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The Fear Factor
No Fear Mesa - Part 10

On October 4th, in the wee hours of the morning, I had a heart attack.

It’s one thing to read about someone having a myocardial infarction, watch it portrayed on television, or to hear the surprising news that someone close to you has been afflicted in this way. But when it happens to YOU . . . well, it is a bit hard to believe.

I have always been active (ran a marathon, lifted weights, loved playing basketball, etc.), and I have tried to maintain an above average physical condition as I have aged. A trainer at the gym where I go used to call me “Iron Ivan.” Flattering, coming from this former U.S. Marine.

I even changed my diet several months ago in an effort to ward off the negative effects of a recent diagnosis of pre-diabetes; and when I put my mind to something, I can be tenacious. I dropped about 10 pounds in weight (to about 175) and was doing quite well. Until . . . .

Until my LAD, (the Widow Maker) became 100% blocked, and my heart was “stunned” early that Tuesday morning. An altered diet, continuation of a regular regimen of exercise, and a loss in excess body weight could not stop the heart attack wave; that tsunami was going to hit the shore no matter how much back pedaling I did.

I won’t bore you with the details (you can read those at “The Making of a Widow” if you are interested), because my purpose here it simply to introduce one of the residual after effects: FEAR.

I am still waiting to see how much damage was done to my heart. And of course, I am praying the answer will be NONE AT ALL! I should know in about three months, they say. So, time will tell. But in the interim I am left sometimes with a gnawing fear that something will go awry, that my stint will clog again, or that something else will malfunction.

I had been having nice days, not often feeling the effects of a heart attack, and often sitting on the couch or walking around the cul-de-sac thinking that I feel just fine. Then yesterday came. Yesterday was not so good. Very tired, weak, not feeling my best.

And FEAR took its opportunity to rush in for a bedside visit. It wanted to remind me that more TROUBLE might be just ahead for me and my family. And I began to focus deeper and deeper on just exactly how I was feeling, worrying that the next proverbial “shoe” was about to drop.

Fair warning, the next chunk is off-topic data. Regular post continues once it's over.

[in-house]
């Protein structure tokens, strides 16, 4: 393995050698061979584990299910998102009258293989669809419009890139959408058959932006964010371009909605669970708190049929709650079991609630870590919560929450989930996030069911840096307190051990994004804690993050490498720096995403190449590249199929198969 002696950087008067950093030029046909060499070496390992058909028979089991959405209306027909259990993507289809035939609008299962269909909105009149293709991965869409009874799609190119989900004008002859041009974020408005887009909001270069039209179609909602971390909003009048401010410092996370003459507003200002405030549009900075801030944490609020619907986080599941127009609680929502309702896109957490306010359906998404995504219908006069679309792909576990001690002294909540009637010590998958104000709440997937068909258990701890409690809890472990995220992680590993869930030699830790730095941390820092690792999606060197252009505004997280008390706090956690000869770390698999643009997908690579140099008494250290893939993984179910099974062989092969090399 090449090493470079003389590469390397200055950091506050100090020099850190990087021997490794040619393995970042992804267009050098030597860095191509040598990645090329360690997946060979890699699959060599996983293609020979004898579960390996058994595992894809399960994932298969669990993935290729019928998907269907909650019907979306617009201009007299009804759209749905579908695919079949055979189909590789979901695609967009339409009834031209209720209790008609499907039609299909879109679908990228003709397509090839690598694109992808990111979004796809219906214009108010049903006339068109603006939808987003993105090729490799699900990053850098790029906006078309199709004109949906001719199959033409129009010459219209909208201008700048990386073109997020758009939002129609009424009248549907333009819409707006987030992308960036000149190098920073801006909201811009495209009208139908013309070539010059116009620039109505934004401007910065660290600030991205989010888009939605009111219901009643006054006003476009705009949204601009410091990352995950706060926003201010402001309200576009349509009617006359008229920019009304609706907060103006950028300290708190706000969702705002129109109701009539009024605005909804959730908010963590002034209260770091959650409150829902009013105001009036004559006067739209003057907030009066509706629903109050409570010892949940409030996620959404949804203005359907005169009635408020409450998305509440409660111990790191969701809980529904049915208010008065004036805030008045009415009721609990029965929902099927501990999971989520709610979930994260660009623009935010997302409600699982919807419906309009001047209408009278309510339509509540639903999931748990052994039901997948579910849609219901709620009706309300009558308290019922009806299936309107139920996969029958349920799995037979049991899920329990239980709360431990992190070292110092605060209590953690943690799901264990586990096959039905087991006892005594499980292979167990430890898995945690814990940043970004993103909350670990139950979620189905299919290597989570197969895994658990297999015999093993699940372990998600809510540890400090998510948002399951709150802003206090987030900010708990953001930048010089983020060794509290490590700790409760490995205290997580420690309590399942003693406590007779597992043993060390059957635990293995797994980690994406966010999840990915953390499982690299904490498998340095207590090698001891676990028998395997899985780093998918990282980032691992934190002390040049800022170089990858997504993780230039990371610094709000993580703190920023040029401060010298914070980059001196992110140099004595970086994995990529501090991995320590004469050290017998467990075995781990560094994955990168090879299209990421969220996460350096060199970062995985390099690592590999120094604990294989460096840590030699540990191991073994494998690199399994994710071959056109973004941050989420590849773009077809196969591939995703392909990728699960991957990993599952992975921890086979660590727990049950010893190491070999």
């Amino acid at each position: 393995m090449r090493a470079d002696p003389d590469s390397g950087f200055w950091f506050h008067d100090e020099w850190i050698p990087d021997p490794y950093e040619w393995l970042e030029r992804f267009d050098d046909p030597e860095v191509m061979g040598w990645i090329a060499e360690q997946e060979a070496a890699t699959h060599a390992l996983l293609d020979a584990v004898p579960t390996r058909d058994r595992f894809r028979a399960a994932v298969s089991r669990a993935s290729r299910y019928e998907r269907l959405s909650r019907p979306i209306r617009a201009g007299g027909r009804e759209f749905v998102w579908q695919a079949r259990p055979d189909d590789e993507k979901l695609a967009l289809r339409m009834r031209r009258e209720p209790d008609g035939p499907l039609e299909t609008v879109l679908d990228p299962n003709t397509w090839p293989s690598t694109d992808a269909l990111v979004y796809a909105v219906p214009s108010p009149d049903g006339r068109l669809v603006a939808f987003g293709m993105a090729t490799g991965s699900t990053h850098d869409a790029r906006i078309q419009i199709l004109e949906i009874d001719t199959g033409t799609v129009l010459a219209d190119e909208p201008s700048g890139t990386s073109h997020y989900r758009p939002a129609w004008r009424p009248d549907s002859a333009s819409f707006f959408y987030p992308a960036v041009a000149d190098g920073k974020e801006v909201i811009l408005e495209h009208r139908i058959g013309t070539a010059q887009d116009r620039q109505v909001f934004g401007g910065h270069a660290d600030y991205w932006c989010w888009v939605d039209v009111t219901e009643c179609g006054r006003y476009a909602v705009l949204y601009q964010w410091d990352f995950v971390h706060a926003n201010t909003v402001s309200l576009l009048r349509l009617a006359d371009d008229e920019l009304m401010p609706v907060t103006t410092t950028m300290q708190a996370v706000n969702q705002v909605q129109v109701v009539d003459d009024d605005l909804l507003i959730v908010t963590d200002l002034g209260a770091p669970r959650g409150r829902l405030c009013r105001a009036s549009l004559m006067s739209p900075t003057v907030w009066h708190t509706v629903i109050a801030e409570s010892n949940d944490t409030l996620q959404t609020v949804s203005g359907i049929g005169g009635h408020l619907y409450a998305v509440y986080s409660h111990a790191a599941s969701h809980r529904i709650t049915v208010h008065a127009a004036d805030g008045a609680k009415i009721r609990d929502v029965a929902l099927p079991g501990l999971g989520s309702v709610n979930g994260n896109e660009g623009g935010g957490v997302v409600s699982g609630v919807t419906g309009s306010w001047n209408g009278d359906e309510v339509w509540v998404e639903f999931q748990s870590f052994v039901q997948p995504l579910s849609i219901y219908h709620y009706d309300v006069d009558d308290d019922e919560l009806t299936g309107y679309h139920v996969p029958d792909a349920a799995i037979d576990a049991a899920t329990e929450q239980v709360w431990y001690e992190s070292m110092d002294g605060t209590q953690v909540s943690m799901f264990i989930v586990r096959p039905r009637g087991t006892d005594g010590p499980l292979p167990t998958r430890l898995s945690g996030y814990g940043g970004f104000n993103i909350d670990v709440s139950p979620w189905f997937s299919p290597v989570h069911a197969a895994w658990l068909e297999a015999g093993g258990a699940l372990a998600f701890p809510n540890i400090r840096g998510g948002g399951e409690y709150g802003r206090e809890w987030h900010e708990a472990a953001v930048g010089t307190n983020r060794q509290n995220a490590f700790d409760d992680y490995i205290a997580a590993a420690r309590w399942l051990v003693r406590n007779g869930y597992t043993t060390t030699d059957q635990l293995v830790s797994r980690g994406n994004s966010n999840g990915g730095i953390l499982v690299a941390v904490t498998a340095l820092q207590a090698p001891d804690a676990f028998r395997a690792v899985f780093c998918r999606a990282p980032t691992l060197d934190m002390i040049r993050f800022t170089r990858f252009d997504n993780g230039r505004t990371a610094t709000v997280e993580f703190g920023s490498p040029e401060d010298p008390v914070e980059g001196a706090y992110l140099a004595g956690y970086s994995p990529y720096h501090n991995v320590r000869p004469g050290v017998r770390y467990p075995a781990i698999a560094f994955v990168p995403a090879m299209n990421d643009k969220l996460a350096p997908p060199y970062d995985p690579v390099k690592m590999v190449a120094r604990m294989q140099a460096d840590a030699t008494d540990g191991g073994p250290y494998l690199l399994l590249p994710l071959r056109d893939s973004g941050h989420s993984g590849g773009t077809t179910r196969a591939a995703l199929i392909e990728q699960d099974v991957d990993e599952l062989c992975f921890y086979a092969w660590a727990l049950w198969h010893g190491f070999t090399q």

When that happens to me – I go into Master Control Mode; that is, my senses are heightened, and my mind is focused. Not on living; rather, on controlling impending disaster. Taking on the job of “Master” of my own Destiny (a job too big for anyone) makes me THINK I can control outcomes even when that is an illusion. And I become preoccupied with my mammoth responsibility, much like a child driving a mechanical car around the circular track at the amusement park, busy with turning the steering wheel and maneuvering the vehicle, unaware that their efforts are futile, that the power and direction of their little fiberglass car (their perceived world) is not in their hands at all.

Photo by Elliott Brown

Photo by Elliott Brown

Fear does that. It makes us think we are getting a promotion at the job of living; more responsibility, more status, more perks. But the truth is this: it is a termination letter. Instead of a door through which we step into our new plush office with padded leather office chair and personal secretary, it is a door that opens into the abyss of frantic busyness, exhausting activity, and joyless existence.

Perhaps there’s another way. In fact, I KNOW there is! Robert Frost said, “Two roads diverged in a narrow wood . . . .” This is true for me, as well. Is it true for you? I plan to “take the road less traveled.” And you?